With authors, everyone who loved their first book are far more willing to pick up the second, which means there is already a certain level of success already baked in when they release that second book. But, there is also a lot that can go wrong. They had all the time in the world to finish their first book and no expectations. This can make writing easier and creativity come faster.

When writing a second book, often that same author will have deadlines and also the fear of trying to live up to the expectations of their fans. They have to produce something better, faster, and under pressure. While some writers can rise to the challenge, many end up creating a product that isn’t as good.

The moral of this story

The lesson here is that failure is a vital part of learning to appreciate success and being able to replicate it going forward. For those who had a lucky break their first time at the bat and perhaps hit a home run, that doesn’t make them the best player on the team.

Don’t be afraid to fail. It’s the best teacher of experience you could ever have.


Hi everyone! Jodi here. I’ve been enjoying writing these little Friday tidbits for the past while and sharing my thoughts on life, the universe, and everything. But, like all good things, it’s time for a change. At the end of October, these Friday notes will shift exclusively to my newsletter and this blog will be dedicated to weekly book and movie reviews and the occasional important announcement.

Don’t miss out – join my newsletter today. You’ll get updates, freebies, links, and all sorts of fun stuff.

Book Review: The Fork, The Witch, and The Worm, by Christopher Paolini

The full title of this book is as follows (this is important later, so pay attention):

The Fork, The Witch, and the Worm: Tales from Alagaesia, volume 1: Eragon

Pretentious much? Not only does this title promise that there will be more of these, but from differing characters as well. This book is a tiny thing, especially when compared to the other Paolini books. It’s slightly bigger than my hand and the text and margins inside are both abnormally large. The publisher wanted this to look longer than it actually is. I don’t know about you, but that feels a lot like lying to the reader. Not cool.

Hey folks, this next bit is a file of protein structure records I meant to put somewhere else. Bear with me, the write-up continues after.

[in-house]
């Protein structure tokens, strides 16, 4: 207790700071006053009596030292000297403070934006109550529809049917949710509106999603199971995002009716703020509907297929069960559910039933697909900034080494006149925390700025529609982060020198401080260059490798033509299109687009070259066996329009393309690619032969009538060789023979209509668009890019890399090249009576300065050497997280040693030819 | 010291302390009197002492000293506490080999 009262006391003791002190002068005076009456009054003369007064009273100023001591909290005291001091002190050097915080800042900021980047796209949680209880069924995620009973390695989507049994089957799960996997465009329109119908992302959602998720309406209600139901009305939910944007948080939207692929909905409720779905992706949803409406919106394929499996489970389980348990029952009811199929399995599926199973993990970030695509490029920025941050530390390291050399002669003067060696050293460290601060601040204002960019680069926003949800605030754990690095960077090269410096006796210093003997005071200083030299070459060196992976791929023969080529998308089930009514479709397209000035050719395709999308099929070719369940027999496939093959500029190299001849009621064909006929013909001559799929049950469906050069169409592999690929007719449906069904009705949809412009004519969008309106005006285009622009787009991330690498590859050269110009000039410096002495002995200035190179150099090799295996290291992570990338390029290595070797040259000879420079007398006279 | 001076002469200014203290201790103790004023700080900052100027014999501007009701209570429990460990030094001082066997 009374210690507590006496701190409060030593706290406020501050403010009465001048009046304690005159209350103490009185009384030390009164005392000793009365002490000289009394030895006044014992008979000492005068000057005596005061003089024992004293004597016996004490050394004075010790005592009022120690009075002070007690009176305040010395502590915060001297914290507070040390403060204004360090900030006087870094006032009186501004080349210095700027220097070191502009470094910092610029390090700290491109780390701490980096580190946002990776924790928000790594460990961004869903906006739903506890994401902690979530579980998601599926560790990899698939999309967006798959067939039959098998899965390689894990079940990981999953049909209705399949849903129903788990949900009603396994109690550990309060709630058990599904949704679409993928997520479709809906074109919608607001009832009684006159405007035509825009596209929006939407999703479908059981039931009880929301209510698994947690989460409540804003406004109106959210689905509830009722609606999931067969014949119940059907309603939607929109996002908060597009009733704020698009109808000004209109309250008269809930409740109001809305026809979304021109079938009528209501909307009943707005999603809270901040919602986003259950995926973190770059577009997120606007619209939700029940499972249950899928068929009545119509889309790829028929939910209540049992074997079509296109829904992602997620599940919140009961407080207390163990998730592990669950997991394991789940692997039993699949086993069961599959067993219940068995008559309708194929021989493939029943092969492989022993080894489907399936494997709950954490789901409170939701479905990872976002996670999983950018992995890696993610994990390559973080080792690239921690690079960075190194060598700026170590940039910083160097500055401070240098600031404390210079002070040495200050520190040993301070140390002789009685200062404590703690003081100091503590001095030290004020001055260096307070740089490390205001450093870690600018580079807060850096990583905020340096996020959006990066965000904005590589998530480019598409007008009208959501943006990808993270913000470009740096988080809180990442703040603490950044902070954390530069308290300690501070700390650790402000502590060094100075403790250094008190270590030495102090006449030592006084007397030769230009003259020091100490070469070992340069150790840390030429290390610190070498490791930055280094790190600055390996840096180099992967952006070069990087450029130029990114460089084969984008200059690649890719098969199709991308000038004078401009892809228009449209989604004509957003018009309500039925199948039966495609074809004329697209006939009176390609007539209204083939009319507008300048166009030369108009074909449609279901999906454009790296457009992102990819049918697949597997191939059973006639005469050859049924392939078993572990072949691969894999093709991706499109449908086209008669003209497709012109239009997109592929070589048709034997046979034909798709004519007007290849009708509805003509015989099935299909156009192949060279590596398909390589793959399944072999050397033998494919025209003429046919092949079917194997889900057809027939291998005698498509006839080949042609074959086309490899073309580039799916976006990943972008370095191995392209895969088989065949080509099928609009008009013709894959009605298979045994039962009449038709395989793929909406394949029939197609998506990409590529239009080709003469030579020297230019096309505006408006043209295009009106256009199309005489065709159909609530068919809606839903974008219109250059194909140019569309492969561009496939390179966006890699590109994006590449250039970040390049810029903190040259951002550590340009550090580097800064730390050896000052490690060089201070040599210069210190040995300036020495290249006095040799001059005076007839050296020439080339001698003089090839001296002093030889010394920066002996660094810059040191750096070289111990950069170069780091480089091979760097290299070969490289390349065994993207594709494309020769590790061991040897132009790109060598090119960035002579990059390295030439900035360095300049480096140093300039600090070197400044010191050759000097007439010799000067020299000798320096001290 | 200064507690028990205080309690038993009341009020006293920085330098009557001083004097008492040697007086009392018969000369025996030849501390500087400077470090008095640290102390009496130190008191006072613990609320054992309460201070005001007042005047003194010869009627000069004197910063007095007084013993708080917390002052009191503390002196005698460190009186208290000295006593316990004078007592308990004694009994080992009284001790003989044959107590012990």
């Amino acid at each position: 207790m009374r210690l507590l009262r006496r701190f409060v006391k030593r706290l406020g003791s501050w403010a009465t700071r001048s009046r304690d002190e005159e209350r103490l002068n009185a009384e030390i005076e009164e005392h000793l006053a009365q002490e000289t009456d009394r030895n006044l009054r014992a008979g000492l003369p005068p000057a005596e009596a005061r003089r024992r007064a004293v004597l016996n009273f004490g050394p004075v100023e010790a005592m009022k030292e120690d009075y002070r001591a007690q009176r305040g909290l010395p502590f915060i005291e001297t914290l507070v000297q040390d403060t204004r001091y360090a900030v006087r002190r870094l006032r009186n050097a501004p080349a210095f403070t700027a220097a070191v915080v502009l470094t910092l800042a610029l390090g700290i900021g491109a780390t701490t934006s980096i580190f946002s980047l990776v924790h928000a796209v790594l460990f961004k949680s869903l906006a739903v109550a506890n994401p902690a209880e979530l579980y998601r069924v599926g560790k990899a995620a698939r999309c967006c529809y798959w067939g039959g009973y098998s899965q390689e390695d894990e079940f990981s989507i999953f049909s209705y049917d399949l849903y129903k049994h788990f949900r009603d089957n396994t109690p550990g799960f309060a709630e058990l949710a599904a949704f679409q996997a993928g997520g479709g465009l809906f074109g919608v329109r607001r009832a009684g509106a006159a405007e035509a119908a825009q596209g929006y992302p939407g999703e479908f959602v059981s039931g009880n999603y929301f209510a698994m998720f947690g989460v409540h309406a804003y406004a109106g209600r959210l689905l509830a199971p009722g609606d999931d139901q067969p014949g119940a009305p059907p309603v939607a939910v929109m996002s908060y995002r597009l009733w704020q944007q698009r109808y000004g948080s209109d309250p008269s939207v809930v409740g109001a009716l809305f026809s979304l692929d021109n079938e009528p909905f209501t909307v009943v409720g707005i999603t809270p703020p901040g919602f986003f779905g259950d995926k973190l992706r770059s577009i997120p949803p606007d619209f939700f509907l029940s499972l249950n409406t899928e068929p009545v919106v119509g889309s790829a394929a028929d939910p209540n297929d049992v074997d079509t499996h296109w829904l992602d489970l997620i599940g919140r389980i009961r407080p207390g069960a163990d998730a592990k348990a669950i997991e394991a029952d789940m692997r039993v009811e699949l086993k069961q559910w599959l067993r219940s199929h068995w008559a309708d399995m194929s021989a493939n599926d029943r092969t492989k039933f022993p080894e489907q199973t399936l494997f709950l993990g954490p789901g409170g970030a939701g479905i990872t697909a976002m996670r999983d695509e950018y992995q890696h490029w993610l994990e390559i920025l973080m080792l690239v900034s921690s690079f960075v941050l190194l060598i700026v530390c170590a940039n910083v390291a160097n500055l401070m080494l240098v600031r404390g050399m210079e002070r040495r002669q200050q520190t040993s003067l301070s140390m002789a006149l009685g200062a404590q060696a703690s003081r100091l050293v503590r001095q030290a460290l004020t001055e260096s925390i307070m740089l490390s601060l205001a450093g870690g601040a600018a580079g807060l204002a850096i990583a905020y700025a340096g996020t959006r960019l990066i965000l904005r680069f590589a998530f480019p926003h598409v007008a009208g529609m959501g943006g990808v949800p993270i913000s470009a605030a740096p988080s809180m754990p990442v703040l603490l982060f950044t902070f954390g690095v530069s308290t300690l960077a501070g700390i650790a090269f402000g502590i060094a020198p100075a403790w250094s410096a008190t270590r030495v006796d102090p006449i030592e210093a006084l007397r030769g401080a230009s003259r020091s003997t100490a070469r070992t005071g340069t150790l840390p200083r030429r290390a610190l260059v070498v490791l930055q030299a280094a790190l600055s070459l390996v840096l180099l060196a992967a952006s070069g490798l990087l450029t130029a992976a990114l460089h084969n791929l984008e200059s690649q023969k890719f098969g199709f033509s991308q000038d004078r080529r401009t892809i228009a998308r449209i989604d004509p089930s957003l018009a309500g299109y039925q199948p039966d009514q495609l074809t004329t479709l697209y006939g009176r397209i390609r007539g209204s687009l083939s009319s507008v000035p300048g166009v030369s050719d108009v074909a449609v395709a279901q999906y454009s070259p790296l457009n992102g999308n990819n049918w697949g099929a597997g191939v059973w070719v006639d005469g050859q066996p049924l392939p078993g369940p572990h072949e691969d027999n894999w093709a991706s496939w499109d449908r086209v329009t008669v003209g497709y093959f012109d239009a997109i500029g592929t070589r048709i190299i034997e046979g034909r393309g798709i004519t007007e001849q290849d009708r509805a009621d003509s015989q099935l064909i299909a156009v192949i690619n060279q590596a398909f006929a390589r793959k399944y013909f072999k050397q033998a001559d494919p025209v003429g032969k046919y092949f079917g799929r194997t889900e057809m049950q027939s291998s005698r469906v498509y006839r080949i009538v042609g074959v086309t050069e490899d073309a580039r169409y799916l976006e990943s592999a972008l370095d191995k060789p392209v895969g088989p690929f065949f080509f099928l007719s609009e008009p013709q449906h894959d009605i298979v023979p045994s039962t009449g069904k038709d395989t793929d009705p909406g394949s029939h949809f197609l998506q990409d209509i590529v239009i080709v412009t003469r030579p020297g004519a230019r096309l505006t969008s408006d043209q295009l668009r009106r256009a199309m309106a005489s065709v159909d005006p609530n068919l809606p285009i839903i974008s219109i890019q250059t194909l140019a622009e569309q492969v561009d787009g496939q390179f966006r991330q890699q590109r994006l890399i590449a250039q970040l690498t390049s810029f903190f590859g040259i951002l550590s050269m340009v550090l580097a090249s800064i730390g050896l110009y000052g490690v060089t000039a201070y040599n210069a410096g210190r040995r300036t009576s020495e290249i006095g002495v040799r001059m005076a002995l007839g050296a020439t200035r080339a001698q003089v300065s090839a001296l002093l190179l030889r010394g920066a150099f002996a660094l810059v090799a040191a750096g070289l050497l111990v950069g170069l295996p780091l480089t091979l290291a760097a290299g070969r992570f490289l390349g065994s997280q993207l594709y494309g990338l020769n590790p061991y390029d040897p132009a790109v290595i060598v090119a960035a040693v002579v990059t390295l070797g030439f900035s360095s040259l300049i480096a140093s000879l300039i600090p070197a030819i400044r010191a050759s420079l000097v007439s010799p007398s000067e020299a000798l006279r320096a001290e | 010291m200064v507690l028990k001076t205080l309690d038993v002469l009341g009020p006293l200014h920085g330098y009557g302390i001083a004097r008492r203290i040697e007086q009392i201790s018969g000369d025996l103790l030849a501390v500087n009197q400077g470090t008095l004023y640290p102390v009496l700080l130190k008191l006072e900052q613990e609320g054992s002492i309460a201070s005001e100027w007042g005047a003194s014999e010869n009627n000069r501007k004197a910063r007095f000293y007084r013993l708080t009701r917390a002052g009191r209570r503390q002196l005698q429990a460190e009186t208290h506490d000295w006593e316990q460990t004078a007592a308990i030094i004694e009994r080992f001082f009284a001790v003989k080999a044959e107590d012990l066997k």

The book itself looks for all the world like it should be a novel – meaning a single cohesive story. It’s not. I should have read the title closer where it said “tales” as that was the only hint that this book is actually an anthology. This makes lie #2 in my book. If you read the title page and acknowledgements, you learn that Paolini’s sister wrote the second of the three stories.

The Witch part of the story, “On the Nature of Stars,” is hers and her name isn’t mentioned anywhere on the cover. Rude.

Do I have strong feelings about this? Yes. Yes I do.

The Story…?

There are three distinct short stories within this book and each one is named in the title. The first, “A Fork in the Road,” centers around a young girl who has been bullied and ends up telling her story to a stranger enjoying the fire at her parent’s tavern. The stranger ends up being something more than he seems and gives the girl a fork while teaching her a lesson that even the littlest things can make a difference. It’s a nice little story and has one of the main cast of the Inheritance series playing the role of the stranger, which isn’t revealed until the end.

The witch part, “On the Nature of Stars,” is a bit stranger. It takes the characters of Angela the healer and Elva, the girl Eragon inadvertently cursed, and fills in a chunk of the story where they go off together. So … it’s fanfiction. We get to see Angela get her own point of view, which is a nice change, and we see an effort to make things better for Elva, which was something I always thought should have happened in the original story. This story is one of the better bits of the book. Well done, Angela Paolini. Yes, Christopher borrowed her name when he wrote the character of Angela the Healer initially. I find it almost too on the nose that Angela, the writer, chose to dive deeper into that character. But that’s just me.

Then, there’s “The Worm of Kulkaras” which the scene depicted on the cover. I had high hopes that this would be an awesome dragon story. And … it’s not. The story is about Ilgra, an Anointed Urgal (they are the one’s with horns) seeking revenge after a dragon killed her father then took up residence on the nearby mountain.

These three stories are connected by a narrative led by Eragon himself as he works to make Mount Arngor the new home for the surviving dragons and to protect their eggs. Each of these stories are presented to him to help him cope as he struggles with the pressures of leadership.

My Review

I wanted to love this, I really did. I wanted to be able to fall into the story, or stories as it were, and relive a taste of the larger story contained in the Inheritance Cycle. Instead, I found the forced construction of having Eragon trying to fit these three stories into his narrative uninspired and clunky. He starts the story overwhelmed and tired and being a bad leader because he can’t take a break. The random stories are forced on him to teach him how to be a better leader, kind of, and he feels magically better for having experienced each one, even though we don’t really see him internalize anything. In the end, he’s a calmer, happier person but hasn’t overcome anything major other than being bad at managing his own time.